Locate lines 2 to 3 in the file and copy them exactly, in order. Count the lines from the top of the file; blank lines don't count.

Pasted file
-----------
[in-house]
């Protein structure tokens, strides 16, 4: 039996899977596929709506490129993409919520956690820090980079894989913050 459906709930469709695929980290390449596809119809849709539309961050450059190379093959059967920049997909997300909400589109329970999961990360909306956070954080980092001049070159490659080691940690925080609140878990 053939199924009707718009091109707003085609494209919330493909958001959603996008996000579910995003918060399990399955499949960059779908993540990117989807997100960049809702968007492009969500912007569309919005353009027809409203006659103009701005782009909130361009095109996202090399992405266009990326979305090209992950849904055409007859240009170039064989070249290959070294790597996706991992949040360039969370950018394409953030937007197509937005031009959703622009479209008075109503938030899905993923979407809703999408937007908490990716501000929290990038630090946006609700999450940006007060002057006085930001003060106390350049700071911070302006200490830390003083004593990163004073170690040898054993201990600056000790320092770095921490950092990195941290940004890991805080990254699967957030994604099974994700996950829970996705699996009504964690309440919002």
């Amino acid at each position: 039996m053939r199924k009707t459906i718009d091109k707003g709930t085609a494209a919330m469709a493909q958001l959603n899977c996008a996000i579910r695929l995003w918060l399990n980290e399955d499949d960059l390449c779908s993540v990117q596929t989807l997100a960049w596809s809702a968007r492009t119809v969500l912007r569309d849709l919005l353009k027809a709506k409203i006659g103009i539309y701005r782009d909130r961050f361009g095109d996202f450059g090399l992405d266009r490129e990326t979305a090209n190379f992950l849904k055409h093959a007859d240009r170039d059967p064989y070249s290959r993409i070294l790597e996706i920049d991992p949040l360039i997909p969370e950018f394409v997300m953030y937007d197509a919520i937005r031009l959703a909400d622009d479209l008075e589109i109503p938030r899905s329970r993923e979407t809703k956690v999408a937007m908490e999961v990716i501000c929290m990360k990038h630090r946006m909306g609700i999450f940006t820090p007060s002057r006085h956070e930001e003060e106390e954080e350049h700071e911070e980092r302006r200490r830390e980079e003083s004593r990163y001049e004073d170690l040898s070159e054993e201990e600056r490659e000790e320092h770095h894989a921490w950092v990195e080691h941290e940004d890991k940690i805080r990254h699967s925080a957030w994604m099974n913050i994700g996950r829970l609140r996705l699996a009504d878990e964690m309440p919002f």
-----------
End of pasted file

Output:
């Protein structure tokens, strides 16, 4: 039996899977596929709506490129993409919520956690820090980079894989913050 459906709930469709695929980290390449596809119809849709539309961050450059190379093959059967920049997909997300909400589109329970999961990360909306956070954080980092001049070159490659080691940690925080609140878990 053939199924009707718009091109707003085609494209919330493909958001959603996008996000579910995003918060399990399955499949960059779908993540990117989807997100960049809702968007492009969500912007569309919005353009027809409203006659103009701005782009909130361009095109996202090399992405266009990326979305090209992950849904055409007859240009170039064989070249290959070294790597996706991992949040360039969370950018394409953030937007197509937005031009959703622009479209008075109503938030899905993923979407809703999408937007908490990716501000929290990038630090946006609700999450940006007060002057006085930001003060106390350049700071911070302006200490830390003083004593990163004073170690040898054993201990600056000790320092770095921490950092990195941290940004890991805080990254699967957030994604099974994700996950829970996705699996009504964690309440919002």
């Amino acid at each position: 039996m053939r199924k009707t459906i718009d091109k707003g709930t085609a494209a919330m469709a493909q958001l959603n899977c996008a996000i579910r695929l995003w918060l399990n980290e399955d499949d960059l390449c779908s993540v990117q596929t989807l997100a960049w596809s809702a968007r492009t119809v969500l912007r569309d849709l919005l353009k027809a709506k409203i006659g103009i539309y701005r782009d909130r961050f361009g095109d996202f450059g090399l992405d266009r490129e990326t979305a090209n190379f992950l849904k055409h093959a007859d240009r170039d059967p064989y070249s290959r993409i070294l790597e996706i920049d991992p949040l360039i997909p969370e950018f394409v997300m953030y937007d197509a919520i937005r031009l959703a909400d622009d479209l008075e589109i109503p938030r899905s329970r993923e979407t809703k956690v999408a937007m908490e999961v990716i501000c929290m990360k990038h630090r946006m909306g609700i999450f940006t820090p007060s002057r006085h956070e930001e003060e106390e954080e350049h700071e911070e980092r302006r200490r830390e980079e003083s004593r990163y001049e004073d170690l040898s070159e054993e201990e600056r490659e000790e320092h770095h894989a921490w950092v990195e080691h941290e940004d890991k940690i805080r990254h699967s925080a957030w994604m099974n913050i994700g996950r829970l609140r996705l699996a009504d878990e964690m309440p919002f």